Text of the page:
Motata to appeal drunken-driving ruling
The protracted drunken-driving trial of North Gauteng High Court Judge Nkola Motata is not over yet as his defence indicated on Wednesday he will apply for leave to appeal in the Johannesburg Magistrate’s Court.
“He is not happy. That’s why he is instructing [to apply for leave to appeal],” defence lawyer Bantubonke Tokota told reporters after the court adjourned.
“We have been instructed to appeal against both the conviction and sentence.”
Motata was sentenced to a R20 000 fine or 12 months’ imprisonment for drunken driving by Magistrate Desmond Nair in the Johannesburg Magistrate’s Court on Wednesday.
Motata was last week found guilty of drunken driving. He crashed his vehicle into the perimeter wall of a property in Hurlingham, north of Johannesburg, while drunk in January 2007.
The trial has lasted more than two years and been marked by several delays, including Motata changing his defence team twice and a trial within a trial to determine the admissibility of audio recording evidence later used to convict him.
In sentencing Motata on Wednesday, Nair said that while the accident happened in a quiet area with no traffic, “it could have happened anywhere else with high traffic volumes or pedestrians”.
He said after Motata’s plea of not guilty the court went through a “significantly long trial”.
Nair said Motata’s driver’s licence would not be suspended—even though there was an option to do so—as he needed to travel to complete work on the circuit court.
He said Motata was a first time offender.
“He stumbled and it is a pity ...
“Judges, magistrates ... to laymen are all equal before court,” said Nair.
He then asked Motata to rise, which the sombre-faced judge did.
“You are sentenced to a fine of R20 000 or 12 months’ imprisonment,” Nair said.
After a short adjournment, court resumed with Nair explaining that the defence had approached him in chambers to ask for the chance to appeal for the fine to be deferred as well as to apply for leave to appeal.
The court heard the deferment application immediately, with Tokota asking that Motata be allowed to pay the fine in four instalments of R5 000 each.
Nair, however, ruled that Motata could pay R10 000 by the end of October and the other R10 000 by the end of November.
Prosecutor Zaais van Zyl said Motata had a right to appeal.
“It’s only ordinary criminal law procedure.”
The state would oppose the application, he said.
The date of the application is expected to be decided early next week.
“It’s very difficult for him to pay”
Earlier, Tokota argued in mitigation of sentence that Motata was “not in a position” to afford the payment of a fine.
“It’s very difficult for him to pay if he gets a fine.”
He said legal fees, which already amounted to close to R1-million, would be Motata’s fine.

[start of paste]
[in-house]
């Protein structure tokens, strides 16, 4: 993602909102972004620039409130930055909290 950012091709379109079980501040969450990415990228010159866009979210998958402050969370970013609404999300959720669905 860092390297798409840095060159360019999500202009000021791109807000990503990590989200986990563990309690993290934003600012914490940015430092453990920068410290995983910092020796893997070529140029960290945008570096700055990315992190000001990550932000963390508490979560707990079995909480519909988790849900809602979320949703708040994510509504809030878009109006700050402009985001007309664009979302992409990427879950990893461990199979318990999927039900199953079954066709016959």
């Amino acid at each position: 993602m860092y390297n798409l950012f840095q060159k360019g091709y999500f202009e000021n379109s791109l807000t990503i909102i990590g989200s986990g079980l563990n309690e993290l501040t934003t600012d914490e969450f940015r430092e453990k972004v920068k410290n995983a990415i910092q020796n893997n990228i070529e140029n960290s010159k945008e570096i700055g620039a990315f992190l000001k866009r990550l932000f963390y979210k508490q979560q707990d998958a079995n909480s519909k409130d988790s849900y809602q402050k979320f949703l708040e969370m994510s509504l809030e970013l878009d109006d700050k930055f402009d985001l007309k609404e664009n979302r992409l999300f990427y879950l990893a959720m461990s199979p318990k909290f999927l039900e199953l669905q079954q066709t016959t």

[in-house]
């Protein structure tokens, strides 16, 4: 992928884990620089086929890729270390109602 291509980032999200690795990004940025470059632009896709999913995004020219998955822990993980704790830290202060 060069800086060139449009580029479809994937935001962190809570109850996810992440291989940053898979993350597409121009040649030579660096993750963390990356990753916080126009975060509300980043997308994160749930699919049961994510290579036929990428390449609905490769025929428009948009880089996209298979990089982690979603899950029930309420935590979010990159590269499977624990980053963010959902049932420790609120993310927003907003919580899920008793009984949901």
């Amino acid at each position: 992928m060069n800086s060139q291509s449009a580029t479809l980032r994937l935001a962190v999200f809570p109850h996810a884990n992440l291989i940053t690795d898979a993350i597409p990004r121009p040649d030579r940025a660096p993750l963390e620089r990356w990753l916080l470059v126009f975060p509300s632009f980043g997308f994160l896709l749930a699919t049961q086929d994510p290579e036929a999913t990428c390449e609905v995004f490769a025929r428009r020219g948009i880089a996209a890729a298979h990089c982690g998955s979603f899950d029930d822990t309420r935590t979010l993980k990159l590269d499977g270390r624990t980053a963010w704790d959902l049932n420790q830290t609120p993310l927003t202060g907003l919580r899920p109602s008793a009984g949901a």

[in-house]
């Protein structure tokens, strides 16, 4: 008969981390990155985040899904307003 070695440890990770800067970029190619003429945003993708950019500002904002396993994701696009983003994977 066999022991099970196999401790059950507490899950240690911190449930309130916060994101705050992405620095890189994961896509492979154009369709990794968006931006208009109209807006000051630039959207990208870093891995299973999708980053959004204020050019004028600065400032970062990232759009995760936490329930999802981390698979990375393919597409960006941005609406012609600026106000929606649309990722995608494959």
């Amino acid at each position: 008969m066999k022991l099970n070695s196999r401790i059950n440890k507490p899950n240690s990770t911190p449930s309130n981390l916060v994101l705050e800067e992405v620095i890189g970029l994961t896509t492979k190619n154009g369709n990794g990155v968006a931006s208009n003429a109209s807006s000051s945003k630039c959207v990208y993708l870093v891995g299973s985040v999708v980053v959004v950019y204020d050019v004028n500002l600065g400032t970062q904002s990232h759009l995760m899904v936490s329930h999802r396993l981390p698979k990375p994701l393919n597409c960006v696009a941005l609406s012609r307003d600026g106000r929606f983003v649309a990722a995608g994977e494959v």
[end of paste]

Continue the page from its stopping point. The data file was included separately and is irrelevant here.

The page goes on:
“He’s gone through that heavy fine, legal fees were enormous.”
If a fine was given, Tokota asked for the fine to be deferred.
Questioned by the magistrate, Tokota said Motata did not have to pay for repairs to his Jaguar S series which he crashed in the incident.
He said while Motata had not worked during the trial, he had been remunerated.
Tokota said judges like Motata earned very low salaries.
“The salary that he earned ... is very low. I don’t even consider going to the bench.
“I earn more than 10 times what they earn,” said Tokota.
“Maybe I should come over to your side,” quipped magistrate Nair.
At one stage, Tokota also pleaded with Nair to finish the sentencing by Wednesday, because he said defence costs were “no less than 40 000 a day”.
However, when asked by reporters after court ended—if an appeal would not cause Motata to suffer from more financial problems—Tokota said there was a distinction between having financial problems and being financially drained.
“It has drained him financially. I didn’t say he is suffering financial problems.
“You have to pay a lot of money, the question of whether you have the money is something else.”
Asked whether Motata was concerned about reports that his job might be under question, Tokota said: “We are all concerned.”
However, he said this had “nothing to do with the trial or merits.
“What is in drunken driving? There is nothing impeachable in it as far as we are concerned.”
Tokota said despite the appeal process, Motata wanted to return to work.
“He still wants to go back to work ... it will depend on the authorities”
Tokota also said accusations that Motata had lied in court were false.
“The judge was never found lying. He never gave evidence. There is not evaluation of his evidence ... There can’t be any findings. He is entitled to plead not guilty.”
Tokota said the defence had no regrets that Motata had not testified.—Sapa